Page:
Evolution

Humans, Flies, and Worms

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Science  14 Jun 2002:
Vol. 296, Issue 5575, pp. 1931
DOI: 10.1126/science.296.5575.1931b

Nematode worms are an abundant and diverse group of organisms that inhabit a wide range of ecosystems, and Caenorhabditis elegans is used widely as model system. Nevertheless, the evolutionary relationships of nematodes to other animal groups have remained controversial. Earlier analyses based on morphology and developmental patterns placed nematodes at a distance from animal groups with true body cavities (coeloms), but more recent analyses of ribosomal gene sequences instead implied closer links to arthropods—a coelomate group—and led to the proposal of a superphylum of molting animals or Ecdysozoa. Blair et al. compared sequences of more than 100 nuclear proteins, and their analyses support the traditional model of nematode phylogenetic relationships, placing arthropods closer to vertebrates than to nematodes, and nematodes distant from both. — AMS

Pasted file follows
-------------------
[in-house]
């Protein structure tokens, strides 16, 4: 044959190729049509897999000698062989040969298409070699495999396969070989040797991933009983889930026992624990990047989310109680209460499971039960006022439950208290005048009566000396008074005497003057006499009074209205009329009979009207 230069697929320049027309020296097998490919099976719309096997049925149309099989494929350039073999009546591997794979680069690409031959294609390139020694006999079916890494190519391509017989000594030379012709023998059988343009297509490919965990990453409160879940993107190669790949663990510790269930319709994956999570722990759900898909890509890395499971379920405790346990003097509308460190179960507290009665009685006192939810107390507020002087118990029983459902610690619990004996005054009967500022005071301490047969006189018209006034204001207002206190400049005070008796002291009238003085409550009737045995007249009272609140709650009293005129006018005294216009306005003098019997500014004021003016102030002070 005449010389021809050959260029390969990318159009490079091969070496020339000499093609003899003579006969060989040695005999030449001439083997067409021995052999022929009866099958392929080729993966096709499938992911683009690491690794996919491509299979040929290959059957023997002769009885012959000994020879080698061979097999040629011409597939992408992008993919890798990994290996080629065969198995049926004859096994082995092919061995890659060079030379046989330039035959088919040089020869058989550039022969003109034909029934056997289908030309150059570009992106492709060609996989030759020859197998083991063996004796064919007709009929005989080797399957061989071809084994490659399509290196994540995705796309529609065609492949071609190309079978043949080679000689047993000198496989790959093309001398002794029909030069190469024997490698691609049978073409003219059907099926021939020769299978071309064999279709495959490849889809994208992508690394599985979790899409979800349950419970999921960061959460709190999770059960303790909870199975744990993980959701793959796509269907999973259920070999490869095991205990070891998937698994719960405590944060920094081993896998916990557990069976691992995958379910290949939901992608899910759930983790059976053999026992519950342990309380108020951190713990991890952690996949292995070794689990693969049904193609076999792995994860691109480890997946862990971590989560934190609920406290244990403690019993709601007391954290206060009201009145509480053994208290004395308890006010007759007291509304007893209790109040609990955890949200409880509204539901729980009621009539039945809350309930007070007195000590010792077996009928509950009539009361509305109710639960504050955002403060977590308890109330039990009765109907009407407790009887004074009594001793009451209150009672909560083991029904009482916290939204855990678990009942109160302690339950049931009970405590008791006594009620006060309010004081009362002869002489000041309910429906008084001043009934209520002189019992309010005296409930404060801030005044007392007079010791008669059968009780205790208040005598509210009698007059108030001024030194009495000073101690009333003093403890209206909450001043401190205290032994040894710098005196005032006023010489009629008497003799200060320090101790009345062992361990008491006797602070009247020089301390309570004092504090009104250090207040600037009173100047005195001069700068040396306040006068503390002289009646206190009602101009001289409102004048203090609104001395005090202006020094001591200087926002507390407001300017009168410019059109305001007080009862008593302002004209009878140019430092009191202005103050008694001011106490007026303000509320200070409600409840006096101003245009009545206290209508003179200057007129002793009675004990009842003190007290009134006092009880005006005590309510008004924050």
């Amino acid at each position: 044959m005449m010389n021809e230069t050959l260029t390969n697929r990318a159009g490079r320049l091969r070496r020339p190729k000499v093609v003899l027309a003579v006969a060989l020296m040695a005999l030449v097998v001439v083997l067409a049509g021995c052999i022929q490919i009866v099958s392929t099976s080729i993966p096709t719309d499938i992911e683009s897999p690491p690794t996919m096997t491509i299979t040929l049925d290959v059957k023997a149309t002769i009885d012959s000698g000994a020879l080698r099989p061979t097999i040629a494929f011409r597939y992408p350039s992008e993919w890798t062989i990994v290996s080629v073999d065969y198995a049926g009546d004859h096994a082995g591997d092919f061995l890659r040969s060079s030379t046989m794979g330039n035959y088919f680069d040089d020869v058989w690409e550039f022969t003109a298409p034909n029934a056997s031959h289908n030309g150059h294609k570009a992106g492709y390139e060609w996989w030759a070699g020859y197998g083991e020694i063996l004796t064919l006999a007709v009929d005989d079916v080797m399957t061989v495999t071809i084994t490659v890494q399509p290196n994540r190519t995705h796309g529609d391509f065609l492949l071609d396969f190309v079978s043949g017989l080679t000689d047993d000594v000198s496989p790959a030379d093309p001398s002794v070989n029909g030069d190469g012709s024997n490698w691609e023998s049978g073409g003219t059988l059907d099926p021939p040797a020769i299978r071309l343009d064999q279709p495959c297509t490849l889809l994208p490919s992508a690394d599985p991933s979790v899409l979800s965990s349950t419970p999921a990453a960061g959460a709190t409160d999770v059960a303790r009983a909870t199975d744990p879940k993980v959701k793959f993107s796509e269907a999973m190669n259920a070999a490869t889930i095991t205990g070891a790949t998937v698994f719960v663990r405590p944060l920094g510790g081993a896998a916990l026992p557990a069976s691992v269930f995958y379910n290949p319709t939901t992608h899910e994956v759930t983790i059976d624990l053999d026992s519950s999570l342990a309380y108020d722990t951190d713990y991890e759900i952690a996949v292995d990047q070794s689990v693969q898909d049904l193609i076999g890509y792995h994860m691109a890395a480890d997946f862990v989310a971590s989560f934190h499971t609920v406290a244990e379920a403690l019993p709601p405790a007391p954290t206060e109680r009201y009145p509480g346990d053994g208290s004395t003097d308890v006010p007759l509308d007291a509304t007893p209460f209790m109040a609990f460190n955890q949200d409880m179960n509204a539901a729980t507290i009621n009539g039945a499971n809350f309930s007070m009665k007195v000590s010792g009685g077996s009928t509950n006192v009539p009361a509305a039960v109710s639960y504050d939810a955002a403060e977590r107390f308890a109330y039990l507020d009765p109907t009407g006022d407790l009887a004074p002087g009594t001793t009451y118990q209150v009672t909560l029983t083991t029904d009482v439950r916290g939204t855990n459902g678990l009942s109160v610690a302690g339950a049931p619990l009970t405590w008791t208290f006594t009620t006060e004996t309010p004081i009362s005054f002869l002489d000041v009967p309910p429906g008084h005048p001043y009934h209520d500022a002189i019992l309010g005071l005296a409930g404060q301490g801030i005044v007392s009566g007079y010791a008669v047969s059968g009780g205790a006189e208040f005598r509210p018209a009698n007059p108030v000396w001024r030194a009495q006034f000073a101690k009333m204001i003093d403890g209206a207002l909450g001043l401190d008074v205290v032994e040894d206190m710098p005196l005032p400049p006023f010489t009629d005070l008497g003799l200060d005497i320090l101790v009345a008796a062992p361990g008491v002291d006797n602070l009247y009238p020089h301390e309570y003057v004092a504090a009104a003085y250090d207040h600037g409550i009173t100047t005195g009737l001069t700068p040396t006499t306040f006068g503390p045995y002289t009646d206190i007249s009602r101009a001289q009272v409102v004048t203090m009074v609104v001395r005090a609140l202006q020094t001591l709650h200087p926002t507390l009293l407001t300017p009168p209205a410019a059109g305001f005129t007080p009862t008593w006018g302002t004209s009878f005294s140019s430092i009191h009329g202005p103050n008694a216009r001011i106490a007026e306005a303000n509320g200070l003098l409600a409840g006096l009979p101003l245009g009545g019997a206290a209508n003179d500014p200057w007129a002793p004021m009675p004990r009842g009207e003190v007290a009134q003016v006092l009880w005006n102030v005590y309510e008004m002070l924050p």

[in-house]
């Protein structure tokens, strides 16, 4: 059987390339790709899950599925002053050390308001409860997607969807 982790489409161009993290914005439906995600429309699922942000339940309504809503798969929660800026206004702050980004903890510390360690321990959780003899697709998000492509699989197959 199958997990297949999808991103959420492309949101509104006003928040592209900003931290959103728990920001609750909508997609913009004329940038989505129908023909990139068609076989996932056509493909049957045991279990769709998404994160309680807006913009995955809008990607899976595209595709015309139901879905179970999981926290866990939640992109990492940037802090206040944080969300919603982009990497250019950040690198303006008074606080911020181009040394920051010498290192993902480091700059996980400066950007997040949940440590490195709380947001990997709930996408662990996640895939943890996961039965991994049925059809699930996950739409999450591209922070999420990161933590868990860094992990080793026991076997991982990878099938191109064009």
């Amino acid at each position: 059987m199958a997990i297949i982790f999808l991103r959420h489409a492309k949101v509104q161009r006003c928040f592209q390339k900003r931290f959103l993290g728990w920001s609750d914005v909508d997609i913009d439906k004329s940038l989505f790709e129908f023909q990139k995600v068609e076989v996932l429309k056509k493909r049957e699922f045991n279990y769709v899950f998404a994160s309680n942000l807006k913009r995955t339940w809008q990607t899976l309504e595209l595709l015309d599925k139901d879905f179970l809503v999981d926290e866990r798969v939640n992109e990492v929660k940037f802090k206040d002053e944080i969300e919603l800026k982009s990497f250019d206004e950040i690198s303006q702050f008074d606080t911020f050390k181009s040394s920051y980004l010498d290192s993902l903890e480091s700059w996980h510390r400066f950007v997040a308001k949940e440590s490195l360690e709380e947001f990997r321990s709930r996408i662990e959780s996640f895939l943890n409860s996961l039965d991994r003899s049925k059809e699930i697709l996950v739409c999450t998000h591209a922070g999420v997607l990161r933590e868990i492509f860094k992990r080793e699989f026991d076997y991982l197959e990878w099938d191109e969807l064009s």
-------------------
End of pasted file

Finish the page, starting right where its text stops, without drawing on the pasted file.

BMC Evol. Biol.2, 7 (2002).

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